In the real world, most organizations will be unwilling to hire a product manager without a Master’s Degree at the very least. From this, it’s evident that you’ll need a Master’s or even a Ph.D. to compete favorably in the product management world, depending on the organization.
In addition to these degrees, you can also take classes relating to product management to build your experience. You can also learn to use the common software that you may be required to use as a product manager in the companies where you’re aspiring to work.
Secondary Requirements for a Product Manager
While the number of certificates you have is probably the easiest way to prove your knowledge of product management, they’re all useless during an interview and your actual day-to-day job. For those, you’ll need some actual real-life skills, most of which you may not be taught in the classroom.
Here are some of the secondary skills you should consider acquiring to help your chances of landing a product management job in any American or Canadian establishment.
- Time management skills
As a product manager, you should have insane time management skills to be able to keep up with your typical routine. A product manager works with basically everyone in an organization, and they get in so many meetings that they never have enough working hours per day.
By prioritizing the necessary tasks and doing the unnecessary ones later, you can get a lot of stuff done within the limited time you have. Consider taking several time management courses online to up your chances of being a productive product manager.
- Communication skills
As mentioned several times in this article, a product manager interacts with most other professionals in the organization, creating a legitimate need for excellent communication skills. If you’re incapable of getting your points across both verbally and in written form, you should probably become a programmer or something.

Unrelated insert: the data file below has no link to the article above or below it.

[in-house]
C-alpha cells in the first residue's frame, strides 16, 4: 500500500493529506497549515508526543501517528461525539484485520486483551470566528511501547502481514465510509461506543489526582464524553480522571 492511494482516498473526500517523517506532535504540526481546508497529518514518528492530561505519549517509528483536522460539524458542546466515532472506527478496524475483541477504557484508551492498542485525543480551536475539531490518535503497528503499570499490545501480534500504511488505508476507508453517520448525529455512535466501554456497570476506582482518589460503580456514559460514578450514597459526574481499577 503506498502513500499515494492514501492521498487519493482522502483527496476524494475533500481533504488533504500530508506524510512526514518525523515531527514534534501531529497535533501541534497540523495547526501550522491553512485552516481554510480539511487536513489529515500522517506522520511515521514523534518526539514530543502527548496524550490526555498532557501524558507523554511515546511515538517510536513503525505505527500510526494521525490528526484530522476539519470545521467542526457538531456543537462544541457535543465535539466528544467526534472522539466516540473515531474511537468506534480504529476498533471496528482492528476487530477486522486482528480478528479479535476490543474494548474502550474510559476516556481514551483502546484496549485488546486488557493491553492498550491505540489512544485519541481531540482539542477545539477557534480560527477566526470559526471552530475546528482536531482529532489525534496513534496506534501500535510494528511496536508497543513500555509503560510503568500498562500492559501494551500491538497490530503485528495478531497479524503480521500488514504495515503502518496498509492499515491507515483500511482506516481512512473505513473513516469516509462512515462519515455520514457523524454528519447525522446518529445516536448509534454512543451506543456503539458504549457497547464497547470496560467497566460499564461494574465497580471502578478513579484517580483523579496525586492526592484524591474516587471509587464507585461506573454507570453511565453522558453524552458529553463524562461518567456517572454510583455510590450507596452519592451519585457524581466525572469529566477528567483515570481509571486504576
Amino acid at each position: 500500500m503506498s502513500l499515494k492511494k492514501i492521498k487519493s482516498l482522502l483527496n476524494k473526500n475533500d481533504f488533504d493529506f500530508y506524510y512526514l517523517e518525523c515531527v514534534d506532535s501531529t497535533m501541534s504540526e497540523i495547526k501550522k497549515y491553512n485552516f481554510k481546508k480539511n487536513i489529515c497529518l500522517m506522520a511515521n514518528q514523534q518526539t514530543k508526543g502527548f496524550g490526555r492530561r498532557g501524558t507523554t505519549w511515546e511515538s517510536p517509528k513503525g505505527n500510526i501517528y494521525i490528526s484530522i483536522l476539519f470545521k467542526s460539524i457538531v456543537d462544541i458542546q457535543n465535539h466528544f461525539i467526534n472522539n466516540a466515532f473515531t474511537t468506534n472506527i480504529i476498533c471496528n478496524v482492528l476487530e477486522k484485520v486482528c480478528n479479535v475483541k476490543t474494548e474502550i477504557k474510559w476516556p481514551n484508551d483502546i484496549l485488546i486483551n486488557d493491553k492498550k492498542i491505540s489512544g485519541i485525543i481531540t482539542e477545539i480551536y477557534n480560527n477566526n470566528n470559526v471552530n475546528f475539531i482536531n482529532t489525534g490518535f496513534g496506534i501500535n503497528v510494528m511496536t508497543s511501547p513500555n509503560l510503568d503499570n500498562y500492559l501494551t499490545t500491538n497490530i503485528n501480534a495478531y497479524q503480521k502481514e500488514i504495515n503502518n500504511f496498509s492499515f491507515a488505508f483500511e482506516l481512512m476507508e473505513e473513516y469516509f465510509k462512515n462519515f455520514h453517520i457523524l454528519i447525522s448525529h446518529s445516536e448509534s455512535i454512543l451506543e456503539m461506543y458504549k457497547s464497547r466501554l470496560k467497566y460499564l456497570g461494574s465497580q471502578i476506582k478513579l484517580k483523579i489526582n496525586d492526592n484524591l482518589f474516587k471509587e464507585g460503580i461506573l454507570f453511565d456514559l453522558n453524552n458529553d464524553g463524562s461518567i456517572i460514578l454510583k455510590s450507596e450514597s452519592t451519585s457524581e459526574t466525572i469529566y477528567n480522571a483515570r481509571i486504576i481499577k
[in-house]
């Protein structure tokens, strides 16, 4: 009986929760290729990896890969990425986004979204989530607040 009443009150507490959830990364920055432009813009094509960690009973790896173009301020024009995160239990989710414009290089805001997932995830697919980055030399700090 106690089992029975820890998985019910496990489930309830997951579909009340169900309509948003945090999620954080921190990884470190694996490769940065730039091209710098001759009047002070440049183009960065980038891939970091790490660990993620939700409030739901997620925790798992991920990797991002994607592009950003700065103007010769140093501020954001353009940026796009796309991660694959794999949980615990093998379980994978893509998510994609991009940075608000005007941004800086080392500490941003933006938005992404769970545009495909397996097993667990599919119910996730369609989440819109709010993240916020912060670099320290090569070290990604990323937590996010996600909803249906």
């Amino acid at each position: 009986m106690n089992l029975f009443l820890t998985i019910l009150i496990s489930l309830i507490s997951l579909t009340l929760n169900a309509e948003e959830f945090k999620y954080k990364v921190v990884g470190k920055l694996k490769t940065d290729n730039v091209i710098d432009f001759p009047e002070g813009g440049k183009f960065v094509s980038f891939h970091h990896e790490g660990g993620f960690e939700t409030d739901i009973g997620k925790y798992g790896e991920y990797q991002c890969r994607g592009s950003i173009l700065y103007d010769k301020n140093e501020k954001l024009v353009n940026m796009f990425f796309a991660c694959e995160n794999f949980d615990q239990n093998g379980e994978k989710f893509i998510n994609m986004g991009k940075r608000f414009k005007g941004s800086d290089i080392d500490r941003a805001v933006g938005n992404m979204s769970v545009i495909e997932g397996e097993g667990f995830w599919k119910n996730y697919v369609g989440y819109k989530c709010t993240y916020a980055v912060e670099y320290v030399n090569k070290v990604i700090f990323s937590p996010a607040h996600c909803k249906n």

- Business skills
It’s a basic requirement of every product manager to understand how a business works and what it takes to run a business. Product managers make huge business decisions that make or break the success of a company individually. Without the necessary knowledge of business, they’re more likely to make huge blunders that may lead to the breakdown of their associated company.
- Technical skills
While a product manager shouldn’t necessarily be an expert programmer (unless they work in software development), they shouldn’t be lacking in technical skills either. The average product manager should have a basic understanding of software development and advanced proficiency in office programs.
Since they also come up with the ideas for most of the company’s products, a good knowledge of technical writing will be a plus. Depending on the employer, the product manager might even be required to write the documentation for the company’s offerings.
A product manager is possibly the most revealing job title out there. Professionals in this sector technically manage the company’s product throughout its lifecycle, working with multiple other professionals to bring the best product to customers.
If you’re aspiring to become a product manager, you should first learn how to run a business. When you gain proficiency in that, you can acquire the secondary skills and experience, eventually landing you a product management job.